Sunday, September 18, 2011

Business Insider Owner Becoming Quite the Tax the Rich Advocate

Founder and CEO of Business Insider, Henry Blodget, from all indications, runs a pretty tight (some might say cheap) operation.

He would vomit if he were forced to run his operation the way the government does, yet he wants to give more of my money to the government.  Here are some of his recent tweets in favor of higher taxes on the "rich":

Yes, effective tax rate inc. FICA, state, local matters. But another 3% will change how hard you work? Don't believe it

Seriously? You will beaver away with a 35% tax rate and stop working with a 40% one? Come on...

Absurd. RT @zerohedge: RT @FoxNews: GOP Rep. Paul Ryan accuses Obama of waging 'class warfare' with millionaire tax plan
No one is proposing GREATLY higher taxes.
Sorry, But The Republican Arguments About The Horrors Of A "Millionaire's Tax" Are Just Preposterous

I will be impressed with Blodget's call for my being taxed more (by say 5%) when he allows me to take 5% of Business Insider's budget and run it in government fashion for BI.

Guys like Warren Buffett and Blodget, who call for higher taxes on the "rich" are technocrats, who are so stuck on looking at cash flow statements that they never lift their head up to see the difference between a private sector cash fow statement and government bureaucratic spending.

So Henry is it a deal, can I institute at BI 5% of the BI budget with the type of spending programs I find in the Federal government?

But further, aside form the inefficiency of government, there are two great problems with further taxing of the rich  that green shade, head stuck in government financial statements types ignore.

1. It is the savings of the rich that create the products that raise the standard of living for all of us.

2. Government operations are not geared toward raising the standard of living of a country. The SEC, the FDA, the FTC do nothing but hamper free markets. Balancing a budget by raising taxes to keep these outfits running is absurd.

In addition, as Ludwig von Mises has written:
It belongs to the very essence of a society based on private ownership of the means of production that every man may work and dispose of his earnings where he thinks best.
Buffett's and Blodget' s call for higher taxes violates this fundamental principle of private ownership. Here's Mises on the alternative to a private property society:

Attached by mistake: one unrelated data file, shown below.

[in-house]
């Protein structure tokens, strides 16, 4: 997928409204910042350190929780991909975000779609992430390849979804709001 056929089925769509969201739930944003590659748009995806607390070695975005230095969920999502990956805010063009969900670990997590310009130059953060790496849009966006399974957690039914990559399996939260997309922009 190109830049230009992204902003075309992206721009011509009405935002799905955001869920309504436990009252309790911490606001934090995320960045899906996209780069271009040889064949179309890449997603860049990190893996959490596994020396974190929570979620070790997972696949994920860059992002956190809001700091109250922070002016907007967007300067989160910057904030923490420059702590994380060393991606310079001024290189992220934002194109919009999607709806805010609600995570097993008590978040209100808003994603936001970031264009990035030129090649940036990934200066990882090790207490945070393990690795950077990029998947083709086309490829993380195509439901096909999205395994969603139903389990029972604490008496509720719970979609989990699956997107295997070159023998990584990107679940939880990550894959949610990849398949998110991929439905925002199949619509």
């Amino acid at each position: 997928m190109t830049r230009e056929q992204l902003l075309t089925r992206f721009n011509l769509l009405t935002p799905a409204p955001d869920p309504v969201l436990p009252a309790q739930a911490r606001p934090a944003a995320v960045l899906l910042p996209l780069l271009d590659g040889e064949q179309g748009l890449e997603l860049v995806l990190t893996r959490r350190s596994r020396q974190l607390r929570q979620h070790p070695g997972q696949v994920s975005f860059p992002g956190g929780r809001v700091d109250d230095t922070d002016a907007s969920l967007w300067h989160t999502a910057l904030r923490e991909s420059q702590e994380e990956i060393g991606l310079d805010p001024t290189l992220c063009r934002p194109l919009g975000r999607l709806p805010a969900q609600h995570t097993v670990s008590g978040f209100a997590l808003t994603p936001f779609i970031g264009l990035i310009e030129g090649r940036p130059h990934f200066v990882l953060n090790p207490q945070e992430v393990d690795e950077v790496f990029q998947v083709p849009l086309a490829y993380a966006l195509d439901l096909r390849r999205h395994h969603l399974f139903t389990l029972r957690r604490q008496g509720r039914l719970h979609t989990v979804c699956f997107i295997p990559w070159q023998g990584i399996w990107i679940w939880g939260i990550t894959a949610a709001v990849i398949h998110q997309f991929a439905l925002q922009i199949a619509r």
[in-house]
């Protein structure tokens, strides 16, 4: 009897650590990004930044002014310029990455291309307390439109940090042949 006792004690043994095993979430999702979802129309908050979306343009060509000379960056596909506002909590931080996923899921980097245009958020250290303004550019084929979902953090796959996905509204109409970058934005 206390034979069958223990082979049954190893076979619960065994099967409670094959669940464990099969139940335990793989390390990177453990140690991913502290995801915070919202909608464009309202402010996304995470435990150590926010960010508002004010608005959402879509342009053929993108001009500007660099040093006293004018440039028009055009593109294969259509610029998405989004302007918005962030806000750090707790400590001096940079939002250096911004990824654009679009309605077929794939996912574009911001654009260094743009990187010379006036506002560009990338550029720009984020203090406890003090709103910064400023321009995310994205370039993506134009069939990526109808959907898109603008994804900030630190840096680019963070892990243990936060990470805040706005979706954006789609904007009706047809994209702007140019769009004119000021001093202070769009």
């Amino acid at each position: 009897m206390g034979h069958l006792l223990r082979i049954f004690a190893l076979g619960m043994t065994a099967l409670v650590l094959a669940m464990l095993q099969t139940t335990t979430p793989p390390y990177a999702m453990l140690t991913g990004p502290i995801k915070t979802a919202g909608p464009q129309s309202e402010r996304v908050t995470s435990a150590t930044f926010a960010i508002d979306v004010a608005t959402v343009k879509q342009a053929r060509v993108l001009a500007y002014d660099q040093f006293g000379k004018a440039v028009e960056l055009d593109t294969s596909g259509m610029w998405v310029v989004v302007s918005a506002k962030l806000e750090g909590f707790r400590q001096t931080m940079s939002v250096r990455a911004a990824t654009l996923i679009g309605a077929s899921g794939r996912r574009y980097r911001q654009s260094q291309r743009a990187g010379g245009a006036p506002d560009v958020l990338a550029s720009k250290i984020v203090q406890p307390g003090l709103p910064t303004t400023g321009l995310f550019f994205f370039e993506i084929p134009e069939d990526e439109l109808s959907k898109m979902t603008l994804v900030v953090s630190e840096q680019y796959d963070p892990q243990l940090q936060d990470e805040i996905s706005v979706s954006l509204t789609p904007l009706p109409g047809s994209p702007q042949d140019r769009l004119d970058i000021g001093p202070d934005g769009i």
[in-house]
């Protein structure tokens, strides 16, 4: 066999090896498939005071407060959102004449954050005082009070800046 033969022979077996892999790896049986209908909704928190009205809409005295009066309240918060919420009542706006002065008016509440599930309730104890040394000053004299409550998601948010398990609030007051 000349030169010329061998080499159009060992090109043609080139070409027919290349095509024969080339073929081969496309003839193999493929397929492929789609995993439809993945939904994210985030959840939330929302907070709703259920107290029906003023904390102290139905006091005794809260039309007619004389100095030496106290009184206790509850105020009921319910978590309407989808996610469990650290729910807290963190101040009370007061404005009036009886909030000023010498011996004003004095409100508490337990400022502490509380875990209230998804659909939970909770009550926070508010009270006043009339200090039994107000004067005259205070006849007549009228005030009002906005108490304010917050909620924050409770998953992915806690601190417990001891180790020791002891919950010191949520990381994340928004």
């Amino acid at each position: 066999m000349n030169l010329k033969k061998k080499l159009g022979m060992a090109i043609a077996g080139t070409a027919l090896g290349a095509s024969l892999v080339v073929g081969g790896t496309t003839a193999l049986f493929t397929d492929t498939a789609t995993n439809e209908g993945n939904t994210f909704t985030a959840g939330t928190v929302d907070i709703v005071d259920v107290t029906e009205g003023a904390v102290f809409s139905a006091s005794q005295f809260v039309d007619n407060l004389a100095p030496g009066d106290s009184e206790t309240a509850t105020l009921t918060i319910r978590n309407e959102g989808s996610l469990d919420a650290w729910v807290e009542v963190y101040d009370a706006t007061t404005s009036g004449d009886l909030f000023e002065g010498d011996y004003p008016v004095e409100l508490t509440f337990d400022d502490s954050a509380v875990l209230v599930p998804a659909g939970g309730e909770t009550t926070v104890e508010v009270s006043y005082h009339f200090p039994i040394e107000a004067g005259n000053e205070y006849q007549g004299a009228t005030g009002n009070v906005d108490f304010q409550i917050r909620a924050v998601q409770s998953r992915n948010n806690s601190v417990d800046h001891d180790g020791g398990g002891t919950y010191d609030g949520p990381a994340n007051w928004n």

The essential feature of government is the enforcement of its decrees by beating, killing, and imprisoning. Those who are asking for more government interference are asking ultimately for more compulsion and less freedom.
And Mises specifically on high taxes:
Some experts have declared that it is necessary to tax the people until it hurts. I disagree with these sadists.


  1. Blodget makes a fallacious argument in his tweets. The question is not "will you stop working as hard?" if you're taxed more. The question is, "Do taxes place additional cost burdens on the structure of production and thereby lower total output?" If they do, this results in a real loss of wealth to society and means taxes are not an economic good but an economic bad.

    The answer to this question was clearly and absolutely answered "YES!" by Murray Rothbard in Man, Economy and State, particularly the sections on taxation in the supplemental Power and Markets material. Perhaps Blodget needs to familiarize himself with this before he makes a bigger fool of himself going forward.

  2. What a non-argument. Debating with people such as this is incredibly frustrating when they continually spew out ill-informed one liners, and aren't interested in conducting any intellectual discourse.

    Even if he's correct, how is saying they can absorb the higher rate supposed to be a justification that they should?

  3. @Taylor Conant

    Taxes on income do not necessarily have an impact on production. If the tax payer cuts consumption and does not change his investments, it will have no influence on the production structure.

  4. He is right for the employee that earns a salary but for those of us that own a flow through businesses entity we have options.

    In my case I will start off working with my tax advisor to determine the additional costs and what steps I can take to offset them. What ever I can't offset via tax strategy maneuvers, I will make up in price increases(very hard in my business) and cost cuts that will range from cutting nice to have but not necessary expenditures to delaying capital expenditures and even using more offshore labor in our employment mix. I have to imagine most business will do some of the same things.

    My ultimate desire is to sell my business in 2012 and walk away with a nice big check at a low tax rate. This isn't something I was planning to do, but I think I would be a fool not to try to sell out before tax rates go to who knows what levels on capital gains.

  5. "the" Phantom CapitalistSeptember 19, 2011 at 1:28 AM

    Henrys economic ideology is something along the lines of

    "Pillage the rich, give to the corrupt"

  6. Is not Blodgett a felon? I remember reading he was involved in stock scams and was convicted of something related....